The publishing world is full of opportunities. As a writer, you only have to choose what you want to take advantage of and then go for it!
Is there any advice you have been given that you could give to a young up-and-coming writer?
Yes! Read and write every day! Reading keeps you thinking, learning and using your imagination. Writing does the same. If you make it a habit to both read and write every day, you will be on the right track to perfecting your writing and getting published.
Inspiration for me comes from just about anywhere. I read a lot, which keeps my imagination fired up and churning out ideas. I like to ask myself “What if?” a lot. I have a file on my computer specifically for those questions. Then I build on them – start asking more questions. Finally, I start answering those questions, and viola! I’ve got a shiny new idea ready to be researched and written up.
As for life lessons, I don’t necessarily use them as the source of inspiration, but I definitely try to incorporate them into my writing when it’s appropriate.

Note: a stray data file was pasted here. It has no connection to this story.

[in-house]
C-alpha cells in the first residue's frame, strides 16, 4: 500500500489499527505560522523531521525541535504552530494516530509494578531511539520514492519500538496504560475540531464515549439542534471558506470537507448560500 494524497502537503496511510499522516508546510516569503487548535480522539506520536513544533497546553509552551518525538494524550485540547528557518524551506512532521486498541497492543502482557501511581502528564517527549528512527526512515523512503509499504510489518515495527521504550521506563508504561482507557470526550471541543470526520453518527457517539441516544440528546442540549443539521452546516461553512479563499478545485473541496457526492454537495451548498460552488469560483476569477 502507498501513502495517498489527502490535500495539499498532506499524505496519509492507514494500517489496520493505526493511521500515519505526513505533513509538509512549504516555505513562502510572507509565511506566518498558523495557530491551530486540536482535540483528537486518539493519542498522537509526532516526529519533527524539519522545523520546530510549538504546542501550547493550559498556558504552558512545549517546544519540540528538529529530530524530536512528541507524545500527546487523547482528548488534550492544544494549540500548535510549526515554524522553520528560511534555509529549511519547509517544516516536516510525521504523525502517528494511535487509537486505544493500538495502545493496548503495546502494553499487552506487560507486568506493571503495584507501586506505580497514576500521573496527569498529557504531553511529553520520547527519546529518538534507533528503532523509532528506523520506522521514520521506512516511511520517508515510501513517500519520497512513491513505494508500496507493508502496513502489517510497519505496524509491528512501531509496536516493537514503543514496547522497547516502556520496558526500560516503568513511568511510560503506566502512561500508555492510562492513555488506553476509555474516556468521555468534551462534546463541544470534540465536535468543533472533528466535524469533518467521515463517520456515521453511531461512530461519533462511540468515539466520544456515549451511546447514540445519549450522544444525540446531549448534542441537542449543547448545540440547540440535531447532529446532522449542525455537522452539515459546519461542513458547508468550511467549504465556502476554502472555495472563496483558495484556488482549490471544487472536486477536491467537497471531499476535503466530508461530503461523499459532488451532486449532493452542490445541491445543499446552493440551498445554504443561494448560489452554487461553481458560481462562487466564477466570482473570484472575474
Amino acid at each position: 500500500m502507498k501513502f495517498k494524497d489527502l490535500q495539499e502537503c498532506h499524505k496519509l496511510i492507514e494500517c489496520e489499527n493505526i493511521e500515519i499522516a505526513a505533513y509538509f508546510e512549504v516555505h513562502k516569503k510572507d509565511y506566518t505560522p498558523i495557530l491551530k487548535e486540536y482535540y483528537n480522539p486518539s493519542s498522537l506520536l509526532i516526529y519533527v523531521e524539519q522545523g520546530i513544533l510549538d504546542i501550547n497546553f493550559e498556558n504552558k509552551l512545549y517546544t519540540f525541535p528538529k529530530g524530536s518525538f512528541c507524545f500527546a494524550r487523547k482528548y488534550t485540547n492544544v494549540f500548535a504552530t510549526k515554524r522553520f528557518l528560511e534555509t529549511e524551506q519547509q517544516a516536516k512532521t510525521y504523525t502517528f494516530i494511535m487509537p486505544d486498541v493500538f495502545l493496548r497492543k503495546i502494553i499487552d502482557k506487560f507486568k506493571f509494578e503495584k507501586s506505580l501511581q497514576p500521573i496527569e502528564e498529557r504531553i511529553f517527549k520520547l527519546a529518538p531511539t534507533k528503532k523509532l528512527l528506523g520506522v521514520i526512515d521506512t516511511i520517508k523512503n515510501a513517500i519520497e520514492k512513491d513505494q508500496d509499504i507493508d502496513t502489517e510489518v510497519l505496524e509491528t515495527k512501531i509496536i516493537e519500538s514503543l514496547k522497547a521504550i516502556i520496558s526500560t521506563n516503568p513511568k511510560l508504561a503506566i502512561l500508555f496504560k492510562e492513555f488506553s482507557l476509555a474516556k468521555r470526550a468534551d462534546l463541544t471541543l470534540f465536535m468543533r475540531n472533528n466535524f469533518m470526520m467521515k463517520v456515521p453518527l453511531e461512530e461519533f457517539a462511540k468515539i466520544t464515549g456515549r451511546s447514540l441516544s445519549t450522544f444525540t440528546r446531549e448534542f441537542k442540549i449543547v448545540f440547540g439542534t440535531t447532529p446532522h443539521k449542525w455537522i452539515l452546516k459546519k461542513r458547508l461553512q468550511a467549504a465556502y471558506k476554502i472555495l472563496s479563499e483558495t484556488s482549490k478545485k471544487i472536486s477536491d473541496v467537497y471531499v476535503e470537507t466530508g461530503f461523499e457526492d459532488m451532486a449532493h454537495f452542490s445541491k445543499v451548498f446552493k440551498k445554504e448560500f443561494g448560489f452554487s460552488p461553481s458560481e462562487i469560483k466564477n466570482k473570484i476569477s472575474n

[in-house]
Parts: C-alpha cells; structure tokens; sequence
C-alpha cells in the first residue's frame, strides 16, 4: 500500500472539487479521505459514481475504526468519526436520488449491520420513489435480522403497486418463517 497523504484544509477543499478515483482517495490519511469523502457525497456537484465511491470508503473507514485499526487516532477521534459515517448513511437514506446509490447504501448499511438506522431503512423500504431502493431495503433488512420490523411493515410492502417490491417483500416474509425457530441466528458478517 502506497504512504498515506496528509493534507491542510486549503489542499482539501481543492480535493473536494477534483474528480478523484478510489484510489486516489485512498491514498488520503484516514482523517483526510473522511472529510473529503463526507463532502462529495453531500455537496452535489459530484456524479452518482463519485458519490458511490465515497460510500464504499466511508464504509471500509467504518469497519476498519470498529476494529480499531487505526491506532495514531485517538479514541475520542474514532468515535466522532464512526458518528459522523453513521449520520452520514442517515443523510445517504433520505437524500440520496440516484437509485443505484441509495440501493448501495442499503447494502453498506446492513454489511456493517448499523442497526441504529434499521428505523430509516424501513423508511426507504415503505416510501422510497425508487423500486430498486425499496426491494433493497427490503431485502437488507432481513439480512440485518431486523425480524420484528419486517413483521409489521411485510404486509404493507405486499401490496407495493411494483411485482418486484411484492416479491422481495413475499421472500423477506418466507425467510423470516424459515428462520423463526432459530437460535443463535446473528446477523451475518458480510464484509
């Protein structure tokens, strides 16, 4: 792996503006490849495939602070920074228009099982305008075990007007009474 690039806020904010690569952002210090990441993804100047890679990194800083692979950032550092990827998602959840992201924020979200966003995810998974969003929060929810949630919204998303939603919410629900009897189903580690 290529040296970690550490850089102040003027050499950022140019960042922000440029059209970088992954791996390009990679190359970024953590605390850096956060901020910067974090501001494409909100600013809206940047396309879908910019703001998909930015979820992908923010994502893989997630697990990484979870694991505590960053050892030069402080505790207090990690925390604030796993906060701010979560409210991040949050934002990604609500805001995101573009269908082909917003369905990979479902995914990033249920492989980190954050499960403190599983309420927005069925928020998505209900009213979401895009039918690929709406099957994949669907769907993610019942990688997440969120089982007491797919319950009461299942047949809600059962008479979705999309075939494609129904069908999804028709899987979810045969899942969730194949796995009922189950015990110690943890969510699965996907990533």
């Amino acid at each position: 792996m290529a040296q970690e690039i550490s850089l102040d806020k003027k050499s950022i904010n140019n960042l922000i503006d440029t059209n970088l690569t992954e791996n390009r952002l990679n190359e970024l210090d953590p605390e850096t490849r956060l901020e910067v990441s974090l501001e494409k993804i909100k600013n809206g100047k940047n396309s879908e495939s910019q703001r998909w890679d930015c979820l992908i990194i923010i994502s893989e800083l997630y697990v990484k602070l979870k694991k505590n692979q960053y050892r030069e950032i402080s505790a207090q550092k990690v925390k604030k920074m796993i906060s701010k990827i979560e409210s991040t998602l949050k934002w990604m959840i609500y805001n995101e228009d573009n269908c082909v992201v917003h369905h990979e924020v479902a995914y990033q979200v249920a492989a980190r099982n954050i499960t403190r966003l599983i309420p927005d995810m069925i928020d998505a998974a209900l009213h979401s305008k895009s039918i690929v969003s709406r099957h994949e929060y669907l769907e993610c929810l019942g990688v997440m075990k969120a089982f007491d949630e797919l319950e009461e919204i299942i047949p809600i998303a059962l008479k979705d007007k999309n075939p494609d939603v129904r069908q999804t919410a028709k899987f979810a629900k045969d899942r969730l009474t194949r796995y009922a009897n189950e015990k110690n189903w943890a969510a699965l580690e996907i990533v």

Do you think writing has any benefits, and if so what would they be?
Writing, for me, has so many benefits, and I think it can be beneficial for anyone who needs a creative outlet or just an outlet, period.
Writing helps me better communicate my ideas. I’m not big on public speaking, but give me a corner of cyberspace and a virtual audience, and I’m not afraid to be on stage.
Writing helps me organize my thoughts. It also helps me get things out of my head, understand myself and my emotions, and work through any problems that I need to solve.
Writing is also an escape. It’s a lot of fun to sit down at the keyboard and just see where a story takes me. If I ever need some time “away,” it’s as easy as sitting down in front of my computer and starting to write.
Has writing made you a better person? Was there a point in your life where writing helped you deal with something, a death or a problem relationship perhaps?